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Harris Tweed: Our close look at the process & people behind the iconic Scottish fabric

HorizonsHorizons Member, VisitScotland Ambassador ✭✭✭✭
edited May 2018 in Understanding Scotland
This is Part 1 of a 3 part trip report from our visit to the Isle of Harris during the end of April 2018. Would love to hear from readers if they own any Harris Tweed products and / or visited the Outer Hebrides.

As public transport travellers across Scotland, we rely heavily on local tour operators to show us their home region of Scotland from a local's perspective and help us imbibe the culture and traditions of their home region. Luckily, Kathleen of Harris Scenic Tours helped arrange two stops that allowed us to understand the past and present of Harris Tweed through two stops on our bespoke Isle of Harris day trip (one of our fave days of travel in Scotland without question). The first one was the Clo-Mor exhibition in Drinishader on the Golden Road where we learnt about Marion Campbell - an icon of Harris Tweed who was awarded the BEM (British Empire Medal) who continued weaving well into her 80s before she passed away in 1996. To say her story and work was an inspiration would be an understatement. Our other stop was in Northton where we met a present-day weaver called Rebecca Hutton of Taobh Tuath Tweeds who gave us insights over her setup and the modern Harris Tweed production lifecycle. Both locations are gorgeous to boot! (pictures below taken outside Clo-Mor)

What is Harris Tweed?

The answer to this question (summarized below) is enshrined in UK Law under the Harris Tweed Act of 1993! It is also answered in the old newspaper clippings in the Clo-Mor exhibition
Harris Tweed is a tweed cloth that is handwoven by islanders at their homes in the Outer Hebrides of Scotland, finished in the Outer Hebrides, and made from pure virgin wool dyed and spun in the Outer Hebrides. 

The Harris Tweed Authority is the legal governing body that stamps the famous Orb logo to certify a product as Genuine Harris Tweed. The definition above should explain why we requested our guide Kathleen for a stop to meet a present-day weaver in person - the process of making Tweed wholly depends on Hebridean weavers and has been passed down through several generations. Rebecca's set of Orb labels are framed in her weaver shed, pictured below

Marion Campbell (BEM) - An icon of Harris Tweed Weaving

One of the many reasons Marion Campbell is an icon is because she single-handedly oversaw the entire process starting from the rearing the sheep that provide the wool, creating her own natural dyes, spinning, weaving and creating the final Tweed length. The only task she wasn't in charge of was stamping her tweeds with the Orb mark. Her participation in the whole process is captured through a set of fascinating photographs on display at the exhibition. We also saw her equipment, including the spoon she used to gather crotal (a type of lichen) from coastal rocks to create a rich brown dye. Thanks to Youtube, there is also a video of Marion using the same loom we saw in person shot in 1987 when she was 75+ in age. What an inspirational figure! Additionally, her work was so much in the spirit of community that she did not collect the medal from Buckingham Palace in London stating that the medal belonged to the whole of Harris and not to her individually. <3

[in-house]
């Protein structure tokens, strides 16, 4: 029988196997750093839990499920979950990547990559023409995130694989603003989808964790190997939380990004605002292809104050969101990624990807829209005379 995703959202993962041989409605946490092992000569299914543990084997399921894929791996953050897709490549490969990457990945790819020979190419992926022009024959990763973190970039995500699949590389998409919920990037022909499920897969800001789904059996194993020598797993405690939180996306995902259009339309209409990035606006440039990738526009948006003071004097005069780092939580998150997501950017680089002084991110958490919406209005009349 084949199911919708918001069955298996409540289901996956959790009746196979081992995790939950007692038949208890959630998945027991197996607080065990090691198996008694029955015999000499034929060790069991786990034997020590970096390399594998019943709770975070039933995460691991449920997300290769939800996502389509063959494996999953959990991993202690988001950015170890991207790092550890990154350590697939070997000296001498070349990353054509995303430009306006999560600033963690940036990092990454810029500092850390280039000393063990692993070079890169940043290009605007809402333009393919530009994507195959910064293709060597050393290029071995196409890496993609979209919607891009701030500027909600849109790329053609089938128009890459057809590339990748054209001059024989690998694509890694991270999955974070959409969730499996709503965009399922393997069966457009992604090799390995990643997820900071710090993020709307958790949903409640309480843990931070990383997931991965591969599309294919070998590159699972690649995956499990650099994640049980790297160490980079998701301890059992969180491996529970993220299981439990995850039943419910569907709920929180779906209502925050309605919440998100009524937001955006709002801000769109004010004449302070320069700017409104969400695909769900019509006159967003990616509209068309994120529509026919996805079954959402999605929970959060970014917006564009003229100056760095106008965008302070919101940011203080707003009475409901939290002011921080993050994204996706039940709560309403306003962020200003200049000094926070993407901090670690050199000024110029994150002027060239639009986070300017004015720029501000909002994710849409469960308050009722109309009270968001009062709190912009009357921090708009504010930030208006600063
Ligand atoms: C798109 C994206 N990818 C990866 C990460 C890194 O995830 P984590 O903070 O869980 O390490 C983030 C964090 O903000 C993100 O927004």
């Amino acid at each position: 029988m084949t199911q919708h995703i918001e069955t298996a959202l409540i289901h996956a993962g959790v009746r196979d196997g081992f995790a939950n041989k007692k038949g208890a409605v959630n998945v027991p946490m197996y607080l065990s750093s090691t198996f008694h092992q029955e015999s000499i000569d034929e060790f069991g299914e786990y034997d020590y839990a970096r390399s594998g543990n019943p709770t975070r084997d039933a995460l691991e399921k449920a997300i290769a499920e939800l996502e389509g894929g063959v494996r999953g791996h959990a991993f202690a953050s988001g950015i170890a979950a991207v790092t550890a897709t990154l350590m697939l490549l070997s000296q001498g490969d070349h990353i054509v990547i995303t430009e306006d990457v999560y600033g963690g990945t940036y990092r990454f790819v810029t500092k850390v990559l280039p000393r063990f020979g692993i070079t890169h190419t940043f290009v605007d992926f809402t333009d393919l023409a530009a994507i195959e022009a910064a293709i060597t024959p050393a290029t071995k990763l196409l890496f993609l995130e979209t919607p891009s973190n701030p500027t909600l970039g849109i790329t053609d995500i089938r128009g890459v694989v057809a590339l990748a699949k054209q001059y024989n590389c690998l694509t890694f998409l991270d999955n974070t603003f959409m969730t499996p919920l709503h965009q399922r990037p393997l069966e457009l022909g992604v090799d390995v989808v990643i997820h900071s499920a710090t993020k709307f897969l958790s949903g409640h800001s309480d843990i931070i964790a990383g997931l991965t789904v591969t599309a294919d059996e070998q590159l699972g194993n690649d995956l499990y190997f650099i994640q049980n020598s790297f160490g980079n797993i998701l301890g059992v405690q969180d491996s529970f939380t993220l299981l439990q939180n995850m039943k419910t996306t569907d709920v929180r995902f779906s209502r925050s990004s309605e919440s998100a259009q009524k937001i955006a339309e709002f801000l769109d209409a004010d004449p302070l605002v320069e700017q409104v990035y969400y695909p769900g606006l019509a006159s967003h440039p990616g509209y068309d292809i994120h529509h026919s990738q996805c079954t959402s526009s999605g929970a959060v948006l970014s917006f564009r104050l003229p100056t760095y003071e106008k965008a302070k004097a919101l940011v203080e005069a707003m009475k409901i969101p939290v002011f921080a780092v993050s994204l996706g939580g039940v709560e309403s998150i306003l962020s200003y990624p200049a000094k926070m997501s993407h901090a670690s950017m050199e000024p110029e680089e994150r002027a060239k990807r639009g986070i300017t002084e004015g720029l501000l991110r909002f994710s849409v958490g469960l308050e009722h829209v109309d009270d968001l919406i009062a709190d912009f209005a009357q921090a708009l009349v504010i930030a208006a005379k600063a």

Rebecca Hutton - A present day Harris Tweed Weaver

Becca (as I knew her having met the day before on a Tarbert-bound bus) is an award-winning present day weaver and explained to us (in her home's weaving shed) how her Hattersley MKII loom works in a very logical manner (reminiscent of my computer architecture lectures). She was working an absolutely beautiful length of tweed and the images below shows the different stages in which an in-progress tweed looks like. She currently sells lengths of Tweed on her website but we cannot wait to buy Harris Tweed lampshades that she is planning to produce and sell in the future. Additionally, she is also a very cool person to chat with and we shared many laughs discussing our common interests (namely tea and Atlanta's World of Coca-Cola museum). Another interesting facet of visiting Becca's workshop was a Gaelic comic strip titled "Becca a’Breabadaireachd" or "Becca the Weaver" written by the Primary school students (one for the Gaelic readers to enjoy, we were given a translation by Becca, the sounds and songs are amazing).

It is no wonder that Harris Tweed products have such high quality and in high demand by top-end fashion designers wordwide as seen in the Croft to Catwalk display at Clo-Mor. Looking at the passion and community spirit of Marion and Rebecca up close, I can be confident in the future of this iconic Scottish fabric.


Taobh Tuath Tweeds website shop

Harris Scenic Tours website

Our full blogpost
I'm Anirudh, an Indian travel blogger who has explored a lot of Scotland by public transport. My blog. Find me on Facebook | Instagram

Best of Scotland in 1 week itinerary (fully by public transport)

My Scotland travels (includes EdinburghSkye, HarrisMullArranOrkneyLoch Lomond, Islay, Oban, DunoonSpeyside)


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